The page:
The Perfect Enemy | Guest Column: COVID-19 Insurance Battles Could Help Hollywood Bolster Production Policies
September 25, 2022

Guest Column: COVID-19 Insurance Battles Could Help Hollywood Bolster Production Policies

Guest Column: COVID-19 Insurance Battles Could Help Hollywood Bolster Production Policies  Hollywood Reporter

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As COVID-19 shuttered businesses across America, countless companies asked their insurers to cover losses under traditional property insurance policies and were denied in droves.

But Hollywood had another safety net: production insurance. These specialized policies cover a wide range of risks, including pandemics — at least for policies issued before this world-altering event. Unlike other types of insurance, production policies have not been the subject of extensive litigation, until recently.

While the historical willingness and ability of entertainment companies, insurers and their intermediaries to amicably resolve claims is positive, it could also mean that the policy language has not been tested and clarified as a result of litigated disputes.

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As we move through COVID-19 and focus on other risks like geopolitical instability and extreme weather, policyholders should consider the issues raised during COVID-19 claims and review their policies in planning for how to maximize coverage in the future.

AN OVERVIEW Production insurance generally includes a number of distinct coverages for a single production or group of productions. Policies include various “first party” coverages for when a production is forced to shut down or suspend operations due to a covered risk, such as a castmember injury, damage to a set or an order by a government authority. Other coverages provide liability, or “third party,” coverage that protects the production against the cost of defending and settling a lawsuit. (Productions may also carry a host of other coverages, such as for cyber risks or media liability, although these risks might be covered under corporate policies that insure other types of entities and business lines, not just productions.)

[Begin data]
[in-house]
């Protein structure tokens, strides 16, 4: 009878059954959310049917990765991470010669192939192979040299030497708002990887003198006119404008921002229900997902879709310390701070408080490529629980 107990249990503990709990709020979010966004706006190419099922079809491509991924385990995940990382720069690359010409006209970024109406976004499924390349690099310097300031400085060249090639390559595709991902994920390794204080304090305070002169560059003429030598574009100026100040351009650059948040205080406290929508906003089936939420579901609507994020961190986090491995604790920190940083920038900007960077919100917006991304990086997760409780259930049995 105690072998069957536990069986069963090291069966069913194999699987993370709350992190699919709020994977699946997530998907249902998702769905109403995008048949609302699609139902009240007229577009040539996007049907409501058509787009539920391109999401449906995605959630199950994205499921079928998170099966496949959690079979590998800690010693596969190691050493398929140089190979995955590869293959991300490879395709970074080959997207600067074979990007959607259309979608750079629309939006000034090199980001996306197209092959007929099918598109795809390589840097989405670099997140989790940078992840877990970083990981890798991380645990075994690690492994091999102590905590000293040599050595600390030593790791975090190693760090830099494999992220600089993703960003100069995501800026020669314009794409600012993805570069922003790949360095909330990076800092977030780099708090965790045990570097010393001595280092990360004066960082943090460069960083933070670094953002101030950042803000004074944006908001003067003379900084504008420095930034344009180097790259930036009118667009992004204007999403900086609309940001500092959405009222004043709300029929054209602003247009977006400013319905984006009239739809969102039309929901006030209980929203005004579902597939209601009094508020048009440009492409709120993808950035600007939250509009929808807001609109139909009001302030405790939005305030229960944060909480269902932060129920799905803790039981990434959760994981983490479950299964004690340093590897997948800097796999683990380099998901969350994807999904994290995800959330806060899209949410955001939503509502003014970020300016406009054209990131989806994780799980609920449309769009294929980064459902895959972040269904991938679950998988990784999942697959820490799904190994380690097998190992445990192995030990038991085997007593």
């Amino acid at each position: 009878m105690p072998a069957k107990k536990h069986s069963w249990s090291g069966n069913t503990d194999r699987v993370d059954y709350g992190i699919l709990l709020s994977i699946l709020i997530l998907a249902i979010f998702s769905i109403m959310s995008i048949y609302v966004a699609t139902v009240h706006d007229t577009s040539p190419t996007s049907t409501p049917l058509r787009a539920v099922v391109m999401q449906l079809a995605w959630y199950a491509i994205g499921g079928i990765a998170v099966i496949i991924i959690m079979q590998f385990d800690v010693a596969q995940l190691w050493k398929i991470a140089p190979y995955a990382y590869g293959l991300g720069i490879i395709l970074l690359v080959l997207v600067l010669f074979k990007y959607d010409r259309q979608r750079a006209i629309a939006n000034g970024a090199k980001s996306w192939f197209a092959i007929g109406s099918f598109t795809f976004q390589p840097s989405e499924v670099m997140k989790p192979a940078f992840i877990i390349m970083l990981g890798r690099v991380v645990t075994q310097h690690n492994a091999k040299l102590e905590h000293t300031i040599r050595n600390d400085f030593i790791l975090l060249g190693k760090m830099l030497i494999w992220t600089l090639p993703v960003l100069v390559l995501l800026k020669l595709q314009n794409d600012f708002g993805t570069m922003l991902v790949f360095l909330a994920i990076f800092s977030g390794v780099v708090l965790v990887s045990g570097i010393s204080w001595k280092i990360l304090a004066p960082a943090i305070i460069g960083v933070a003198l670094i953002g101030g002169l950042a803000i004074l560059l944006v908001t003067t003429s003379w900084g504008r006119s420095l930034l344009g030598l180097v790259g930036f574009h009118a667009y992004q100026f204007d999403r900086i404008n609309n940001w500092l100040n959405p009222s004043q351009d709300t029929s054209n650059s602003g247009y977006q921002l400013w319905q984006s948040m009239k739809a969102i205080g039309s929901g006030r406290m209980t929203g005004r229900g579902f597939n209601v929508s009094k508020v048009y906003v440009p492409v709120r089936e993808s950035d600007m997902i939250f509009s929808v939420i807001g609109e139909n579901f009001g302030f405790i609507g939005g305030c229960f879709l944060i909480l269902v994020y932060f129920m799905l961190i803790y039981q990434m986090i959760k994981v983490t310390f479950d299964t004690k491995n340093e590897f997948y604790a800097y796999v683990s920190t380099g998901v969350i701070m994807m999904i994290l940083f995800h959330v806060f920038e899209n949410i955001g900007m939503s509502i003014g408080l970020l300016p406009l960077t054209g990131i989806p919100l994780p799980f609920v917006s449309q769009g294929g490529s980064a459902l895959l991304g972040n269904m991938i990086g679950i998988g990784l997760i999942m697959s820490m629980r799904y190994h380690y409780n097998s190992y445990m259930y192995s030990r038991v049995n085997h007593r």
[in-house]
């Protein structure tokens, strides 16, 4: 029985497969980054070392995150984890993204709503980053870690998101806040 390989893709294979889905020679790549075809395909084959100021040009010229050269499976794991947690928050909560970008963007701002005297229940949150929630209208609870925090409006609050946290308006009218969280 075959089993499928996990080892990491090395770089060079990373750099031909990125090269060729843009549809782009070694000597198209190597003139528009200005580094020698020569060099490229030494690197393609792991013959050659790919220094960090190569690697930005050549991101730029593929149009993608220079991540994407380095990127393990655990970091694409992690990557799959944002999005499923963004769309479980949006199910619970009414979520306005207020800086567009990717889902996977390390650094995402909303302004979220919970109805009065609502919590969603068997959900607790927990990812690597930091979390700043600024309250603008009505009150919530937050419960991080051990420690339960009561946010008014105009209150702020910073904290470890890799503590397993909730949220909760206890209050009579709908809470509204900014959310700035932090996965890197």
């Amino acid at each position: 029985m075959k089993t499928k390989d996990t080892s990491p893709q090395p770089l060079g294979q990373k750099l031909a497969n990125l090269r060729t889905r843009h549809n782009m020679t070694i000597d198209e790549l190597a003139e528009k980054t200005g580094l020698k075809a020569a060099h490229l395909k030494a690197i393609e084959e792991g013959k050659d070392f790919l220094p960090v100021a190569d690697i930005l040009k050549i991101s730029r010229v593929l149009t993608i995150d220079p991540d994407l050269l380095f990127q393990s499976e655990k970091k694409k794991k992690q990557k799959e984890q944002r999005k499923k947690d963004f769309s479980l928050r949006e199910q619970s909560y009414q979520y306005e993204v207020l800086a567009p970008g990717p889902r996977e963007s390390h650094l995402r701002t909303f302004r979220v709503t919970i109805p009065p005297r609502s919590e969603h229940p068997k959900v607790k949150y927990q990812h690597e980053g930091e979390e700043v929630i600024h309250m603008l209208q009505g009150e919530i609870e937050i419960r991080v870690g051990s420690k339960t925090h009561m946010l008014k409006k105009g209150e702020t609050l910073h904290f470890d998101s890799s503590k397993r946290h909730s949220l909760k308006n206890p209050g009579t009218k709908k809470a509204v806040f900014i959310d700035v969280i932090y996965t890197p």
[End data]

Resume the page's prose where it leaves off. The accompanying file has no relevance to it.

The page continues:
LOSS MITIGATION PROVISIONS The amount of insurance available under a production policy typically depends on the particular risk involved. For example, the insurance policy issued to Paramount Pictures for Mission: Impossible 7 provided up to $100 million in coverage for a shutdown caused by a castmember getting sick or injured — but only $1 million for a shutdown caused by “civil authority,” like the shelter-in-place orders governments issued at the height of COVID-19. According to a lawsuit filed by Paramount, the insurer allegedly paid the $1 million in “civil authority” coverage but only $5 million of the “cast” limits, apparently because only one artist or other “covered person” had contracted COVID-19. It argued that unless other “covered persons” had been sick or injured, the remaining $95 million in “cast” limits would be unavailable.

In cases like this, insurers sought to take advantage of the fact that the March 2020 shutdowns prevented many infections, as did the extensive safety protocols implemented when productions resumed. Had productions gone forward in March 2020, or been restarted without implementing extensive safety protocols, more cast members would have been infected, resulting in more and larger claims clearly covered under the limits available for “cast” coverage.